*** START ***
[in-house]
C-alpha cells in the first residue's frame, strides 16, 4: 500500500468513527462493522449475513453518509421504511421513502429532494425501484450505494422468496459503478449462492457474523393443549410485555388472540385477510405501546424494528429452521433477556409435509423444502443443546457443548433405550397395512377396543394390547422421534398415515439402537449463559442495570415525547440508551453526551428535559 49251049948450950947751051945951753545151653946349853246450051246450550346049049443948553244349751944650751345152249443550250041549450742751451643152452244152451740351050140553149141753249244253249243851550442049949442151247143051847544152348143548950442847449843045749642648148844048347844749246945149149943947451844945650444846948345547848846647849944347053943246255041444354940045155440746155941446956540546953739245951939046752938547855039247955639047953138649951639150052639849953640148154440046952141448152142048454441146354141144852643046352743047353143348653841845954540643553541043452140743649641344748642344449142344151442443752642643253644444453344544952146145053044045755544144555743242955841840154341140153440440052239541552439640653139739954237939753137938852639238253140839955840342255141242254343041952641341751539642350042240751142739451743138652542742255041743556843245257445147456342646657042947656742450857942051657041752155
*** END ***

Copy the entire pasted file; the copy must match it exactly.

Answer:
[in-house]
C-alpha cells in the first residue's frame, strides 16, 4: 500500500468513527462493522449475513453518509421504511421513502429532494425501484450505494422468496459503478449462492457474523393443549410485555388472540385477510405501546424494528429452521433477556409435509423444502443443546457443548433405550397395512377396543394390547422421534398415515439402537449463559442495570415525547440508551453526551428535559 49251049948450950947751051945951753545151653946349853246450051246450550346049049443948553244349751944650751345152249443550250041549450742751451643152452244152451740351050140553149141753249244253249243851550442049949442151247143051847544152348143548950442847449843045749642648148844048347844749246945149149943947451844945650444846948345547848846647849944347053943246255041444354940045155440746155941446956540546953739245951939046752938547855039247955639047953138649951639150052639849953640148154440046952141448152142048454441146354141144852643046352743047353143348653841845954540643553541043452140743649641344748642344449142344151442443752642643253644444453344544952146145053044045755544144555743242955841840154341140153440440052239541552439640653139739954237939753137938852639238253140839955840342255141242254343041952641341751539642350042240751142739451743138652542742255041743556843245257445147456342646657042947656742450857942051657041752155